L'affaire Lalit Modi: How does the media look, coming out of this?
Voices Friday, July 03, 2015 - 05:30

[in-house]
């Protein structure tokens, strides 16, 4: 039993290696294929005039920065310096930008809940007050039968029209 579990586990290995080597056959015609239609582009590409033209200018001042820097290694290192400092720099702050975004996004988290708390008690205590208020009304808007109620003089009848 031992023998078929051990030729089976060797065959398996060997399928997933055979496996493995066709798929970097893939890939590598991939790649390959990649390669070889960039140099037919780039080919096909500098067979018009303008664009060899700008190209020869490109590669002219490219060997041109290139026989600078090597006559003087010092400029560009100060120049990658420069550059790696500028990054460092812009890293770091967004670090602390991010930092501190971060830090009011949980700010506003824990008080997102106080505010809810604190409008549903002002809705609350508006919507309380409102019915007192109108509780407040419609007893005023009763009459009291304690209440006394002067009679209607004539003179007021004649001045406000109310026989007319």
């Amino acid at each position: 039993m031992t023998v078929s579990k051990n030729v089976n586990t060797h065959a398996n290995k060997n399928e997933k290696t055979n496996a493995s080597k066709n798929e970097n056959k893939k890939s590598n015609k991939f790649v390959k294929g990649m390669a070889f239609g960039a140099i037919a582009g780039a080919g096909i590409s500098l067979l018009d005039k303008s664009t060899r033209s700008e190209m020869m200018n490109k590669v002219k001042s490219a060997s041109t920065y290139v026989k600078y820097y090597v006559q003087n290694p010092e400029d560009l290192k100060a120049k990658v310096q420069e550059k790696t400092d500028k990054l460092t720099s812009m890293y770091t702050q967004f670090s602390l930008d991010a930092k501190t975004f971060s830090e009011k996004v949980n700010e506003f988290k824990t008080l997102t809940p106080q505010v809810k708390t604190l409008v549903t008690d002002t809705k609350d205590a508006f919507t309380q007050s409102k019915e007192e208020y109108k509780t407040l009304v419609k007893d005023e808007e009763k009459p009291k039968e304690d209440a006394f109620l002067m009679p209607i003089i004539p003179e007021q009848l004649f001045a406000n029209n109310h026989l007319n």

July 3 is the 20th day of what has been called the #LalitGate episode. But it is increasingly hard to distinguish who is stringing whom along? Is it the media who is exposing an alleged fugitive who is in cahoots with two powerful politicians? Or is it a case of one man stringing everyone along including the media, and revealing his cards as and when it suits him? As we look forward to another day and another episode of "lâAffaire Lalit", the channel (Times Now) who claimed to have first broken the story has attracted a legal notice courtesy DushyantÂ Singh, son of Rajasthan CM Vasundhara Raje. A lawsuit worth Rs 100 crore will find its way to the channelâs office if an apology is not tendered tonight and it is not the first time that the BCCL has come under fire either.Â Aside from launching his own NGO, Modi, in his own grammar-free and emoticon-filled tweets has issued a clarion call to all journalists who couldnât run their stories due to their bosses having âvested interestedâ. What Modi has done here, is become this alternate messiah cleaning out the country via social media. From faraway Europe, heâs conducting an opera-a-day on news channels. People on Twitter (if to be taken seriously) are likening him to Kejriwal (the bit where he vowed to clean up the country). And apart from this, he has landed quite the many blows on the media itself, levelling allegations against the editor of one of Indiaâs largest selling dailies and several journalists too. Who knows what Modi comes out of this entire saga looking like? The media though, has seemed to have burned its fingers from day one. Rival news channels bickered on "who broke the story first" and then went on a run to Montenegro to grab the âexclusiveâ. Some didnât even get the interview, with Sreenivasan Jain of NDTV left pretty bemused by Lalit Modiâs ways. The rest called for resignations, and the media looked like they wanted the first âscalpâ of the Narendra Modi government. And while the âmedia narrativeâ went one way, Modi took on all and sundry including ghosts from his past.Â As the media pushed for resignations, Modi pushed more and more names into his giant churning cauldron. In a column for The Daily Mail, deputy editor at India Today TV Shiv Aroor wonderfully encapsulates the Modi-effect of the past 20 days. âAll Indian politicians, journalists and millions of fans both online and offline probably check his Twitter feed before they even brush their teeth,â he writes. Another reason the circus has gone on as along as it has, is the names involved â Sushma Swaraj, and Vasundhara Raje. The media likes the big names and went after them. While the importance of the issues raised in this cross-continental war of words is hardly inconsequential, Finance Minister Arun Jaitleyâs attitude towards the media is one that could be frightening. Summing up the governmentâs attitude to the entire episode on Thursday, he said the Modi episode was only relevant to âTV channelsâ. It seems that Modi will continue running the proverbial show for a few more weeks now, and the government, judiciary and executive will have their say, in their own time. In his recent tweets, Modi has said that media âcreate newsâ whereas he is âplaying it outâ with âsuspenseâ. But guess who among the two has sooty hands right now?Â